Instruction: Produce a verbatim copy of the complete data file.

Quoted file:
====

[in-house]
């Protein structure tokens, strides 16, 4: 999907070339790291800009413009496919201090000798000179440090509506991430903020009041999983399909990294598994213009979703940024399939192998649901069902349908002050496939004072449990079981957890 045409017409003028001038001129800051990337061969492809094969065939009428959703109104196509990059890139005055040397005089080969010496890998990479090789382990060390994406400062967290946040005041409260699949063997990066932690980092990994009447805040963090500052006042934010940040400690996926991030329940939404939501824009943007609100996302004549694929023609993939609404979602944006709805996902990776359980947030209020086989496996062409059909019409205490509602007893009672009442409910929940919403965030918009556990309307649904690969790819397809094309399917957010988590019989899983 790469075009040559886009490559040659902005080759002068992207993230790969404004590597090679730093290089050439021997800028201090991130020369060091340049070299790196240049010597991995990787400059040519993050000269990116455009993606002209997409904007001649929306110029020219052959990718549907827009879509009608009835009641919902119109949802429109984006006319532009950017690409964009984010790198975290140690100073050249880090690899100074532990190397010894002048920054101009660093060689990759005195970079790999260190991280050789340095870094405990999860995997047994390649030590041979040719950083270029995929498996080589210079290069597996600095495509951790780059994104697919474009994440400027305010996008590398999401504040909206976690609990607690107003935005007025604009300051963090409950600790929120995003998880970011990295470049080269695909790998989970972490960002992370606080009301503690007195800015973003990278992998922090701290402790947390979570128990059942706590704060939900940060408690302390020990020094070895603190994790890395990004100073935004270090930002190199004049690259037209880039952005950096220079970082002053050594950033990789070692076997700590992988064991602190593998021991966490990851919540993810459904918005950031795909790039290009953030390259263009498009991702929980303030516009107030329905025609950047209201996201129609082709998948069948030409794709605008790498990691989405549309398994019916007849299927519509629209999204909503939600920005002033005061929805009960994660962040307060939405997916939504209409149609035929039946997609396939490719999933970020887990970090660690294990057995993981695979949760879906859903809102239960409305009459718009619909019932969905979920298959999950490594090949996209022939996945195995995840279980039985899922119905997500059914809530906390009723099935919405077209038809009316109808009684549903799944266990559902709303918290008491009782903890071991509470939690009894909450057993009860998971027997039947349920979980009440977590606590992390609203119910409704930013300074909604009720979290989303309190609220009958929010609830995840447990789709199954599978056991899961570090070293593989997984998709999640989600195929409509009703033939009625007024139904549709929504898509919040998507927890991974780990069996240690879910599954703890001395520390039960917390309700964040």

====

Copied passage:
[in-house]
């Protein structure tokens, strides 16, 4: 999907070339790291800009413009496919201090000798000179440090509506991430903020009041999983399909990294598994213009979703940024399939192998649901069902349908002050496939004072449990079981957890 045409017409003028001038001129800051990337061969492809094969065939009428959703109104196509990059890139005055040397005089080969010496890998990479090789382990060390994406400062967290946040005041409260699949063997990066932690980092990994009447805040963090500052006042934010940040400690996926991030329940939404939501824009943007609100996302004549694929023609993939609404979602944006709805996902990776359980947030209020086989496996062409059909019409205490509602007893009672009442409910929940919403965030918009556990309307649904690969790819397809094309399917957010988590019989899983 790469075009040559886009490559040659902005080759002068992207993230790969404004590597090679730093290089050439021997800028201090991130020369060091340049070299790196240049010597991995990787400059040519993050000269990116455009993606002209997409904007001649929306110029020219052959990718549907827009879509009608009835009641919902119109949802429109984006006319532009950017690409964009984010790198975290140690100073050249880090690899100074532990190397010894002048920054101009660093060689990759005195970079790999260190991280050789340095870094405990999860995997047994390649030590041979040719950083270029995929498996080589210079290069597996600095495509951790780059994104697919474009994440400027305010996008590398999401504040909206976690609990607690107003935005007025604009300051963090409950600790929120995003998880970011990295470049080269695909790998989970972490960002992370606080009301503690007195800015973003990278992998922090701290402790947390979570128990059942706590704060939900940060408690302390020990020094070895603190994790890395990004100073935004270090930002190199004049690259037209880039952005950096220079970082002053050594950033990789070692076997700590992988064991602190593998021991966490990851919540993810459904918005950031795909790039290009953030390259263009498009991702929980303030516009107030329905025609950047209201996201129609082709998948069948030409794709605008790498990691989405549309398994019916007849299927519509629209999204909503939600920005002033005061929805009960994660962040307060939405997916939504209409149609035929039946997609396939490719999933970020887990970090660690294990057995993981695979949760879906859903809102239960409305009459718009619909019932969905979920298959999950490594090949996209022939996945195995995840279980039985899922119905997500059914809530906390009723099935919405077209038809009316109808009684549903799944266990559902709303918290008491009782903890071991509470939690009894909450057993009860998971027997039947349920979980009440977590606590992390609203119910409704930013300074909604009720979290989303309190609220009958929010609830995840447990789709199954599978056991899961570090070293593989997984998709999640989600195929409509009703033939009625007024139904549709929504898509919040998507927890991974780990069996240690879910599954703890001395520390039960917390309700964040």